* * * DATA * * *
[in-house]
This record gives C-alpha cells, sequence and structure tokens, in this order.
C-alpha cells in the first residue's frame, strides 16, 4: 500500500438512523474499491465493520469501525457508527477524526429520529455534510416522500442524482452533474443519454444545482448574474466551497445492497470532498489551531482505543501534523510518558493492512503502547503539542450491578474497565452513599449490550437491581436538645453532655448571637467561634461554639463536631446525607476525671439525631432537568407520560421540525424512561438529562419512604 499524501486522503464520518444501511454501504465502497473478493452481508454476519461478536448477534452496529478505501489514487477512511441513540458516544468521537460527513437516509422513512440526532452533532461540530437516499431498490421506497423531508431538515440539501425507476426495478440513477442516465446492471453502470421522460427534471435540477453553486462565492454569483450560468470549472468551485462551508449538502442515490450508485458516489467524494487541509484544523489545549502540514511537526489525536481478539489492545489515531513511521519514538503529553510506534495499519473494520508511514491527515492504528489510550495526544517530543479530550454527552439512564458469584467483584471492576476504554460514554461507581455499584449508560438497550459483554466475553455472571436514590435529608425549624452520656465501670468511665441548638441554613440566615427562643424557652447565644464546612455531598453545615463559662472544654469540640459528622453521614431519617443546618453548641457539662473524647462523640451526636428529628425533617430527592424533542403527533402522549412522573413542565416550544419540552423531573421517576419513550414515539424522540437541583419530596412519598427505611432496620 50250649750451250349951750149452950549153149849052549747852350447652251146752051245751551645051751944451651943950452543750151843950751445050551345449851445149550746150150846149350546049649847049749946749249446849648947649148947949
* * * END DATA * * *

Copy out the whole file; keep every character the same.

[in-house]
This record gives C-alpha cells, sequence and structure tokens, in this order.
C-alpha cells in the first residue's frame, strides 16, 4: 500500500438512523474499491465493520469501525457508527477524526429520529455534510416522500442524482452533474443519454444545482448574474466551497445492497470532498489551531482505543501534523510518558493492512503502547503539542450491578474497565452513599449490550437491581436538645453532655448571637467561634461554639463536631446525607476525671439525631432537568407520560421540525424512561438529562419512604 499524501486522503464520518444501511454501504465502497473478493452481508454476519461478536448477534452496529478505501489514487477512511441513540458516544468521537460527513437516509422513512440526532452533532461540530437516499431498490421506497423531508431538515440539501425507476426495478440513477442516465446492471453502470421522460427534471435540477453553486462565492454569483450560468470549472468551485462551508449538502442515490450508485458516489467524494487541509484544523489545549502540514511537526489525536481478539489492545489515531513511521519514538503529553510506534495499519473494520508511514491527515492504528489510550495526544517530543479530550454527552439512564458469584467483584471492576476504554460514554461507581455499584449508560438497550459483554466475553455472571436514590435529608425549624452520656465501670468511665441548638441554613440566615427562643424557652447565644464546612455531598453545615463559662472544654469540640459528622453521614431519617443546618453548641457539662473524647462523640451526636428529628425533617430527592424533542403527533402522549412522573413542565416550544419540552423531573421517576419513550414515539424522540437541583419530596412519598427505611432496620 50250649750451250349951750149452950549153149849052549747852350447652251146752051245751551645051751944451651943950452543750151843950751445050551345449851445149550746150150846149350546049649847049749946749249446849648947649148947949